Plaintiff contends there was reversible error committed in submitting to the jury any question of the plaintiff's contributory negligence, contending there is no substantial evidence in the record to support such instruction. In Bell v. Carlson, 75 Idaho 193, 200, 270 P.2d 420, it was held to be reversible error for a trial court to submit the issue to the jury where "* * the charge of contributory negligence [was] not sustained by substantial evidence in the record * * *." We have no disagreement with such holding, but the record in this case contains such evidence from which the jury could reasonably have inferred and determined that the plaintiff was negligent himself and that his negligence was a proximate cause and did contribute to his injuries. The record is undisputed that plaintiff did not turn on the lights of his car while it was parked. He participated in parking the Roy car in such a position that one of its lights shown down the road so as to confuse at least one other witness besides defendant Blaine Sibbett, as to the position that car occupied on the highway. He placed no warning devices at or near the vehicle, and he did not see the defendant's car approaching.
"This court has long adhered to the rule that where the minds of reasonable men might differ, or where different conclusions might be reached by different minds, the questions as to the existence of negligence or contributory negligence are for the jury. Wilde v. Hansen, 70 Idaho 8, 211 P.2d 153." Foster v. Thomas, 85 Idaho 565, 382 P.2d 792.
From the facts of this case the issue of the plaintiff's contributory negligence was a question for the jury.
Plaintiff asserts that it was error to instruct the jury upon defendants' defense of assumption of risk. This contention is based upon two grounds; First, that the doctrine is applicable only in cases of master servant or contractual relationship, existing between plaintiff and defendant. Assumption of risk is not so limited in this jurisdiction. Domingo v. Phillips, 87 Idaho 55, 390 P.2d 297, 300. Secondly plaintiff asserts the record contains no evidence that plaintiff knew, appreciated and voluntarily placed himself in a position of danger. The record does show, however, that plaintiff was well acquainted with the road and knew it was frequently traveled. Any ordinary person would have recognized the inherent danger of standing in front of a vehicle parked on a roadway at night without its tail lights burning and without warning devices of any kind placed upon the road. It is our conclusion the trial court properly submitted the defense of assumption of risk to the jury. Hooten v. City of Burley, 70 Idaho 369, 219 P.2d 651; Domingo v. Phillips, supra.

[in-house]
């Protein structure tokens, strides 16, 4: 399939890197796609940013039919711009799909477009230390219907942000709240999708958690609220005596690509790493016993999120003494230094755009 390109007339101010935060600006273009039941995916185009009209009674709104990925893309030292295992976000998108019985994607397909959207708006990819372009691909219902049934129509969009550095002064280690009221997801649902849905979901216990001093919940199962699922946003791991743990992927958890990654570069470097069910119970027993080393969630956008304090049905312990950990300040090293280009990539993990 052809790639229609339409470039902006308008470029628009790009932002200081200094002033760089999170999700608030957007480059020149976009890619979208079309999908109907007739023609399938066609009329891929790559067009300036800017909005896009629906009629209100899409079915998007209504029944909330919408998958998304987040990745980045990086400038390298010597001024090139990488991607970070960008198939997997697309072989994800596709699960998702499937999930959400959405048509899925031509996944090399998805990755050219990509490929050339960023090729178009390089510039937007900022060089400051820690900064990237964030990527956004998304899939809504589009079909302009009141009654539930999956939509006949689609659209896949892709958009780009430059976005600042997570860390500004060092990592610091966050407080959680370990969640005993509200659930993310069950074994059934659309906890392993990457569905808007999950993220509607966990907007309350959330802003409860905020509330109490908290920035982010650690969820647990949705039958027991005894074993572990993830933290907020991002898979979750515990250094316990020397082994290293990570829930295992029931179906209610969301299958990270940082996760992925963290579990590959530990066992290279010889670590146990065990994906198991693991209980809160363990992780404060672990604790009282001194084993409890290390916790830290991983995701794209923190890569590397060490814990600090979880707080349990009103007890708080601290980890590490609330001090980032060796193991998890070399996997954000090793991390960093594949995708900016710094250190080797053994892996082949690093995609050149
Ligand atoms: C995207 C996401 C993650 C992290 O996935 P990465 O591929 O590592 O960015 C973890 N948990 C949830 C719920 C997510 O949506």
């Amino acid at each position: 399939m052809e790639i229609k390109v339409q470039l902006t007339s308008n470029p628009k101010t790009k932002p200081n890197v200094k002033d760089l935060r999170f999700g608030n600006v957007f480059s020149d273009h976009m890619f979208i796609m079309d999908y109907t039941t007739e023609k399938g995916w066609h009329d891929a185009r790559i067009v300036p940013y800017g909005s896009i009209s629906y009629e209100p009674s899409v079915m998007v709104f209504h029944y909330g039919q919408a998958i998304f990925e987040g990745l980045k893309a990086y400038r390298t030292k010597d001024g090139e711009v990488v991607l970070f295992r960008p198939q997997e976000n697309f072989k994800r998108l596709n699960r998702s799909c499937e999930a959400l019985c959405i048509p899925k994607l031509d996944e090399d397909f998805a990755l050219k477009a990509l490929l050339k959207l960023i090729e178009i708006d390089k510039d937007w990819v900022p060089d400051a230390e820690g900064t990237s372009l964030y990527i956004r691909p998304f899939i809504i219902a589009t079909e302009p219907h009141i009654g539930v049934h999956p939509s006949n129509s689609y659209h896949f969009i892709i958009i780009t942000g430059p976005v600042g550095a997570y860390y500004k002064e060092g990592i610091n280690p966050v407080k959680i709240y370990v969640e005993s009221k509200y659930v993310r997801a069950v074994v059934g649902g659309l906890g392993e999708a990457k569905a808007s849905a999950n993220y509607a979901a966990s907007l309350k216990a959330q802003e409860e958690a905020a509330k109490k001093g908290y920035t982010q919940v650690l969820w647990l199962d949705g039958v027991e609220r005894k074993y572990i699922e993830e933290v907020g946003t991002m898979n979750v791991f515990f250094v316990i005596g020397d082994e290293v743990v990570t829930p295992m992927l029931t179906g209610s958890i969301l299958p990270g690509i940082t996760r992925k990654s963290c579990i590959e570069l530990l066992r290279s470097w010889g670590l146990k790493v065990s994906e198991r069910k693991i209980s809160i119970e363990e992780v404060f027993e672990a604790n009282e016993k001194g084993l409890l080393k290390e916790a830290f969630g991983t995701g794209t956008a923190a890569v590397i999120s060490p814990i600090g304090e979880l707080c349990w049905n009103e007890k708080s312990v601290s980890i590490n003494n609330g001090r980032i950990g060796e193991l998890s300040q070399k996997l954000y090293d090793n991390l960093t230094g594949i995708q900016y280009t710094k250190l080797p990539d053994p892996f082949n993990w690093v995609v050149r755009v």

Error is likewise assigned to the giving of an instruction on the doctrine of sudden emergency, plaintiff contending that any emergency was the creation of the defendant's own negligence. As was stated in Dewey v. Keller, 86 Idaho 506, 388 P.2d 988, 992, the "* * * doctrine is applicable when one who, without fault on his part, is suddenly and unexpectedly placed in a perilous situation, so as to be compelled to act instantly and without an opportunity to exercise deliberate judgment." Care must be exercised to give such instruction only in those cases where applicable, for there is danger that an issue of whether there was an emergency may be improperly interjected, tending to divert the attention of the jurors from resolution of the main issue of negligence. Hackworth v. Davis, 87 Idaho 98, 390 P.2d 422, 428. In the instant action, it is charged that defendant Blaine Sibbett, "negligently and carelessly drove the vehicle owned by Cecil Sibbett into the rear of the car owned by the plaintiff * * *." Unlike the case of Hackworth v. Davis, where the defendant was charged with negligence of a continuing nature, and not with negligence in acting in the face of an emergency situation, here the issue of the defendant's asserted negligence was broad enough to encompass the issue of his negligence in failing to avoid the collision after having been faced with an emergency situation. Under the facts of this case it was not prejudicial error to give such an instruction. Wheeler v. Oregon R.R. Etc. Co., 16 Idaho 375, 102 P. 347; Hamilton v. Carpenter, 49 Idaho 629, 290 P. 724; McCoy v. Krengel, 52 Idaho 626, 632, 17 P.2d 547; Stuart v. McVey, 59 Idaho 740, 87 P.2d 446; Lebak v. Nelson, 62 Idaho 96, 107 P.2d 1054; Garrett Freightlines v. Sell, 63 Idaho 738, 125 P.2d 1020; Barry v. Arrow Transportation Company, 80 Idaho 447, 454, 333 P.2d 1008; Annot. "Automobiles — Blinding Lights," 22 A.L.R.2d 292.